During my Fall 2013 internship at the Smithsonian National Museum of American History, I regularly performed fiddle on the National Mall, in the museum’s lobby, and within the “Price of Freedom” exhibit, where I ran my own program on Civil War Music. I even got to play on one of the museum’s Stradivarius violins!
You can read more about my experience here, or you can read the text below.
Fiddling the Civil War
The moment I saw Solomon Conn’s fiddle displayed in the Civil War section of the Price of Freedom exhibition, I felt relief: someone in history had taken even worse care of his violin than I did, and yet, it had STILL ended up featured in the National Museum of American History.
Solomon Conn, a Civil War soldier with Company B of the 87th Indiana Volunteers, recorded a list of his travels and battles on the back of his “Greffuhle” violin, turning the instrument into a unique document of his adventures and military record (image courtesy of the NMAH).
Conn’s fiddle may be very different from the elegance of the Stradivari instruments in the museum’s collection, but the fact that Solomon carried it with him throughout his Civil War travels and used it as a travel diary proves that it must have been important to him and to other soldiers in his regiment. I spent much of my internship trying to imagine and recreate the life of that fiddle on my own well-worn violin (admittedly, I have not inscribed a diary onto mine, but I have named the unintentional scratches that have become my historical legacy in my violin’s life).
In the course of my research, I discovered that music was an essential part of life during the Civil War for soldiers and civilians on both sides of the war. More than just offering a break from the miseries of battle and camp life, music was part of larger political and military battles raging throughout the war.
My Civil War project started with my belief that the best way to make musical history “come alive” for visitors would be to let them experience this music first-hand in a way comparable to how soldiers would have listened to and created music. Drawing on my own old-time fiddle repertoire as well as my readings on Civil War music and history, I chose a variety of songs that would be historically informative and yet relevant and entertaining. I also researched different lyrics that people might have sung to the same melodies (e.g., southern vs. northern soldiers, civilians, colored regiments, etc.) and used them to create my own “songster” for visitors to read and sing from. After learning the history and how to play the fiddle tunes, instrumental and vocal versions of the songs, and accompaniment parts to allow visitors to sing, I sat down with my songster in the exhibit and began fiddling.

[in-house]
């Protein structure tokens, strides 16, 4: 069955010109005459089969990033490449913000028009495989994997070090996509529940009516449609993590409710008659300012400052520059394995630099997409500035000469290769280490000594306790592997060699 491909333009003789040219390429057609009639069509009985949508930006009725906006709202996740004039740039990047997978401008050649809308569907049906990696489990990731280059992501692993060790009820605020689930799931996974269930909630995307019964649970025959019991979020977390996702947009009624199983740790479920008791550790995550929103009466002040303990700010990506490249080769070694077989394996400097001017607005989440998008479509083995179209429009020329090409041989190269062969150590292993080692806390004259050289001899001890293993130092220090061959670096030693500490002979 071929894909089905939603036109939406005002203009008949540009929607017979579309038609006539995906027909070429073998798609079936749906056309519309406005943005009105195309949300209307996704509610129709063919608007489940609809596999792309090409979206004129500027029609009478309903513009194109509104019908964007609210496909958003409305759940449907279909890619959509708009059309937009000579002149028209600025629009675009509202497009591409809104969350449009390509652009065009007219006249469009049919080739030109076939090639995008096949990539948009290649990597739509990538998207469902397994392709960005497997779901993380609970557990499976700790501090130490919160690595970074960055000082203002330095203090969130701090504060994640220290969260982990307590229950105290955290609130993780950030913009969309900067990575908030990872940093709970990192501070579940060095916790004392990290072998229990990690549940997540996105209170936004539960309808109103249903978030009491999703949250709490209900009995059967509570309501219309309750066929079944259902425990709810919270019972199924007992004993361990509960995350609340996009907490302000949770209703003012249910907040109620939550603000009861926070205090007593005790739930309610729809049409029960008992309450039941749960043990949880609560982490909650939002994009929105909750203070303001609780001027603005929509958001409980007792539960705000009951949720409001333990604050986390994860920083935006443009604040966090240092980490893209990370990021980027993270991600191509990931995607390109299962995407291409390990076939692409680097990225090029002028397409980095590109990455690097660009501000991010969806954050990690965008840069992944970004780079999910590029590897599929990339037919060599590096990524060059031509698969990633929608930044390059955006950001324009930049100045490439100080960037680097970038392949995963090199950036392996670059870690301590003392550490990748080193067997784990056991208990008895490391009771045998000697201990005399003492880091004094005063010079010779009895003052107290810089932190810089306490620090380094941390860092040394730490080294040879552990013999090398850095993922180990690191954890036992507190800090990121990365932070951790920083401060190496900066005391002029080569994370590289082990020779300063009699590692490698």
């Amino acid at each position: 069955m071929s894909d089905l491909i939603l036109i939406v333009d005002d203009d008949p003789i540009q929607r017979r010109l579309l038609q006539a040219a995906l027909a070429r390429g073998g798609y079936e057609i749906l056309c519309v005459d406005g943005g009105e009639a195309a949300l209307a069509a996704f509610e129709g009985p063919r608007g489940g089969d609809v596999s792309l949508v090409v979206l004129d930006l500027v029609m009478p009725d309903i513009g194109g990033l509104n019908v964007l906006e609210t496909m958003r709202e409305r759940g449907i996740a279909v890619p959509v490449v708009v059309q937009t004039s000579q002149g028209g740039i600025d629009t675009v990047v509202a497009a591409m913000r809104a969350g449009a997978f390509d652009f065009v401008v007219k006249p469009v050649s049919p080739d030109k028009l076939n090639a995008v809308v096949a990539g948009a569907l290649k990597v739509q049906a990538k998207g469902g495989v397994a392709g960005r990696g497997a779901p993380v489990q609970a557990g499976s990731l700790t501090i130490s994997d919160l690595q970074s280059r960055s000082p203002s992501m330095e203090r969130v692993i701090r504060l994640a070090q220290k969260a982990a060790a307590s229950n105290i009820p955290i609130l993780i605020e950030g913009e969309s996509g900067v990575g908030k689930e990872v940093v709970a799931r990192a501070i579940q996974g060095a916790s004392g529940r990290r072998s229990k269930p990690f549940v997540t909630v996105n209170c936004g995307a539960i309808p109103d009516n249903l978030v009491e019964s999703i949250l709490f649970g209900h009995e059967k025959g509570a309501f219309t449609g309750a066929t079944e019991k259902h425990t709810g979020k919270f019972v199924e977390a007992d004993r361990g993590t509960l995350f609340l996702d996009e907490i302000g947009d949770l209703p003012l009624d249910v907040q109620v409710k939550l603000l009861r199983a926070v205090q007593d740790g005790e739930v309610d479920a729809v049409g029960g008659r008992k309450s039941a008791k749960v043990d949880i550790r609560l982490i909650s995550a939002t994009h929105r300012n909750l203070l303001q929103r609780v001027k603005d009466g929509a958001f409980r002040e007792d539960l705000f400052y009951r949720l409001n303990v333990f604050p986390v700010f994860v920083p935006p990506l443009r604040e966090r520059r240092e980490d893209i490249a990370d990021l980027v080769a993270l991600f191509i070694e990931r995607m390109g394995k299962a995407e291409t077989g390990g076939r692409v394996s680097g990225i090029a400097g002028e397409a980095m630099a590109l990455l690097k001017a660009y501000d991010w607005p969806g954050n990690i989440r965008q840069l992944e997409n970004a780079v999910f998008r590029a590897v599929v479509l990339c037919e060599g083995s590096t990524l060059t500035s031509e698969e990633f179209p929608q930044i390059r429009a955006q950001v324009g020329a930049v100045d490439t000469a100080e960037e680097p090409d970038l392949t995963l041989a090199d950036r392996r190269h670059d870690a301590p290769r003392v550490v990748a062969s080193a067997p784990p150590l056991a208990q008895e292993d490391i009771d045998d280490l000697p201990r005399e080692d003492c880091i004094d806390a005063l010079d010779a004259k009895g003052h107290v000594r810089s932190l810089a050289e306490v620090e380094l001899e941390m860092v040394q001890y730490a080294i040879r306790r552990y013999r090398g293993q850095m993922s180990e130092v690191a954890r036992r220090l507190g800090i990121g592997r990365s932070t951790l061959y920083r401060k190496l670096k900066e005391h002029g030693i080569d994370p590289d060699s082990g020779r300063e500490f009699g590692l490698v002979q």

Here are some of the songs I played:
- John Brown’s Body/The Battle Hymn of the Republic: Basically the anthem of the North
- Dixie: Though the song was written by a northener, this became the anthem of the South
- Lorena: There were so many words in this popular “sweetheart ballad” that I never finished singing it
- Soldier’s Joy: The name of a Civil War drink (beer, whiskey, and morphine), and the name of a still popular fiddle/dance tune—both guaranteed to bring soldiers “joy”
- Cumberland Gap: Fiddle tune about a highly contested gap in the Appalachian Mountains
- Home Sweet Home: Universally popular, but sometimes banned for inciting desertion!
- Hard Times/Tack Come Again No More: Classic Stephen Foster song and soldier parody
- When Johnny Comes Marching Home: Patrick Gilmore’s optimistic rewrite of an anti-war Irish song
- Kingdom Coming: An abolitionist minstrel tune—popular with African American soldiers, but sung on both sides
- Maryland My Maryland: Confederate song about the Civil War’s first casualties, it’s still Maryland’s state song!
- Nearer My God to Thee: Not just the “Titanic song,” this hymn was played on the battlefield as survivors retreated from Pickett’s charge
- Arkansas Traveler: A tune used in a minstrel skit about a hillbilly fiddler and city-slicker uniting over music
- Grey Eagle: Fiddle tune about a famous, defeated racehorse, Grey Eagle, who sired defeated Robert E. Lee’s horse, Traveller
- Other Civil War era fiddle tunes: Red Haired Boy, Devil’s Dream, Fisherman’s Hornpipe, etc.
Overall, I hope my program allowed visitors to experience some new and familiar ways that music inspired joy, comfort, hope, anger, pride, nostalgia, and all sorts of powerful emotions and ideas in people living more than 150 years ago. Not only was it incredible to learn more about history behind the music (and country) I unconsciously interact with all the time, but I especially loved being able to share the joy of fiddle music with many people who had never heard it before. I got to show visitors of all backgrounds, from babies to professional music teachers, how music is learned orally, how complex, beautiful, and fun American fiddle music can be, and how important a part of life this music was during the Civil War and can be today.